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2nd year Vietnamese heritage language learners in higher education : a case study
|Potter_Leon_r.pdf||Version for non-UH users. Copying/Printing is not permitted||1.48 MB||Adobe PDF||View/Open|
|Potter_Leon_uh.pdf||Version for UH users||1.49 MB||Adobe PDF||View/Open|
|Title:||2nd year Vietnamese heritage language learners in higher education : a case study|
|Authors:||Potter, Leon Marshall|
|Keywords:||Vietnamese heritage language learners|
|Issue Date:||Dec 2014|
|Publisher:||[Honolulu] : [University of Hawaii at Manoa], [December 2014]|
|Abstract:||Vietnamese heritage language learners (VHLLs) have rarely been researched even though they represent a growing percentage of language students in higher education in the United States. This research investigates some basic aspects of the VHLLs including their needs, wants, issues, and challenges. In addition, for the Vietnamese language in the U.S. there are pressures and preferences about dialect, which are also examined. To do so, a qualitative, 5 year crosssectional, case study approach was used to learn about the VHLLs in higher education, specifically the 2nd-year VHLLs in Hawaii. The qualitative methods include: surveys (n = 59), student interviews (n = 13), 2 interviews with the language teacher, and classroom observations while utilizing language socialization and language ideology theoretical frameworks to view the data. This information allows other researchers to expand on these foundational aspects and creates the opportunity for a cross comparison with other heritage language learners. Finally, language instructors can use this information to better tailor their curriculum to the needs and wants for their VHLLs. Some results for the Vietnamese language classes include: the language instructor was the most liked aspect; classes early in the morning were the least liked aspect; speaking skills was the issue of importance; and grammar was the most challenging aspect. The VHLLs dialect change had a range of consequences with their communities from unproblematic to highly problematic. Additional research on the VHLLs is needed, but this research provides foundational elements to understanding a growing group of language learners.|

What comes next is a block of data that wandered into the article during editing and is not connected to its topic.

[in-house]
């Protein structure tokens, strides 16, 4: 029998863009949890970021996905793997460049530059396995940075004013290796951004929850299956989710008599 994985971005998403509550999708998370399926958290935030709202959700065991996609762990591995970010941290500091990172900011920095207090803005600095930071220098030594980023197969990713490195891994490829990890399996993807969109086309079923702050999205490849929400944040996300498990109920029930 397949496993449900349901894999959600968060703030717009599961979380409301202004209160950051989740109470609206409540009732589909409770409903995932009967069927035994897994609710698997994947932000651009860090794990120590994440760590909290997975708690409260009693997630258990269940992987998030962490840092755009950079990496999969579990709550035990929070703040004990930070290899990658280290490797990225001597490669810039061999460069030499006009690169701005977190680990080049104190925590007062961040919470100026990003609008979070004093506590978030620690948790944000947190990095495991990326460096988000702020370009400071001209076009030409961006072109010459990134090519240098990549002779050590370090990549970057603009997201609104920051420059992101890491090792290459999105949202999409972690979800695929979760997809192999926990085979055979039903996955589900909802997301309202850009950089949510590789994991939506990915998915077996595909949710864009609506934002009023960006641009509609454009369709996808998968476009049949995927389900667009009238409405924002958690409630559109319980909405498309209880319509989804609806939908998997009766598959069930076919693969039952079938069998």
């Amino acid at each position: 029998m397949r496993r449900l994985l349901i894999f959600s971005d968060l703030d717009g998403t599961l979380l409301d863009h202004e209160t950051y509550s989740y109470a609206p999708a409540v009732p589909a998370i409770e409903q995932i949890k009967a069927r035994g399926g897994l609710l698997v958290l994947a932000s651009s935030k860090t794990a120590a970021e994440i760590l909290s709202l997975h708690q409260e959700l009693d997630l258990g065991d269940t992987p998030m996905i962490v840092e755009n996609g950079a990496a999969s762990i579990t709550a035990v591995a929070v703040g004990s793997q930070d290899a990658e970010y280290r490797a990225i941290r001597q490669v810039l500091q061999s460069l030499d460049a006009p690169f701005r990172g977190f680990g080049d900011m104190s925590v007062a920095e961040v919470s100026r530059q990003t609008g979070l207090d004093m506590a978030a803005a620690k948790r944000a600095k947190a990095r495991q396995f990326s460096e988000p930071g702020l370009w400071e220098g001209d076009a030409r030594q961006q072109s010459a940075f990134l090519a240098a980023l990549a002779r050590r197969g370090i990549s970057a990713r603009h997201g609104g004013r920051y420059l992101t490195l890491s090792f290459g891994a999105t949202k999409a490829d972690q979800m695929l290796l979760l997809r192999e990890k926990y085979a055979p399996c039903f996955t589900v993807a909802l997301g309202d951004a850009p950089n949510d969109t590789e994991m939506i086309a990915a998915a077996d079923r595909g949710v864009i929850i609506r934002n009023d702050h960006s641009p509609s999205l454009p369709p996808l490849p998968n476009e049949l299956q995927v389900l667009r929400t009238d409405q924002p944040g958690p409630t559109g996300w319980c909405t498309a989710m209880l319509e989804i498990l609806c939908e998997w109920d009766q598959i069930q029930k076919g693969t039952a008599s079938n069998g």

|Description:||Ph.D. University of Hawaii at Manoa 2014.|
Includes bibliographical references.
|Rights:||All UHM dissertations and theses are protected by copyright. They may be viewed from this source for any purpose, but reproduction or distribution in any format is prohibited without written permission from the copyright owner.|
|Appears in Collections:||Ph.D. - Education|
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